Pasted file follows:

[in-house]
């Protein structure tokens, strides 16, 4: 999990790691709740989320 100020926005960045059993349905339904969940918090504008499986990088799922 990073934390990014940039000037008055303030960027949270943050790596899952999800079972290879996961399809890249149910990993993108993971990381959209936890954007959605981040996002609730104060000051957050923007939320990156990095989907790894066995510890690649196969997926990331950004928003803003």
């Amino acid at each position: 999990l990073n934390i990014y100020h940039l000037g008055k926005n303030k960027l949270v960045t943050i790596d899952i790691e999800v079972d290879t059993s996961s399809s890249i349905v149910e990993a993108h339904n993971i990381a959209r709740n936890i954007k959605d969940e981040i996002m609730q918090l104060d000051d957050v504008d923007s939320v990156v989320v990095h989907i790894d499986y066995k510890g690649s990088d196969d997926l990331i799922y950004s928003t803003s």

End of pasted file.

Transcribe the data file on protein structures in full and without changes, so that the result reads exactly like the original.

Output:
[in-house]
């Protein structure tokens, strides 16, 4: 999990790691709740989320 100020926005960045059993349905339904969940918090504008499986990088799922 990073934390990014940039000037008055303030960027949270943050790596899952999800079972290879996961399809890249149910990993993108993971990381959209936890954007959605981040996002609730104060000051957050923007939320990156990095989907790894066995510890690649196969997926990331950004928003803003």
């Amino acid at each position: 999990l990073n934390i990014y100020h940039l000037g008055k926005n303030k960027l949270v960045t943050i790596d899952i790691e999800v079972d290879t059993s996961s399809s890249i349905v149910e990993a993108h339904n993971i990381a959209r709740n936890i954007k959605d969940e981040i996002m609730q918090l104060d000051d957050v504008d923007s939320v990156v989320v990095h989907i790894d499986y066995k510890g690649s990088d196969d997926l990331i799922y950004s928003t803003s």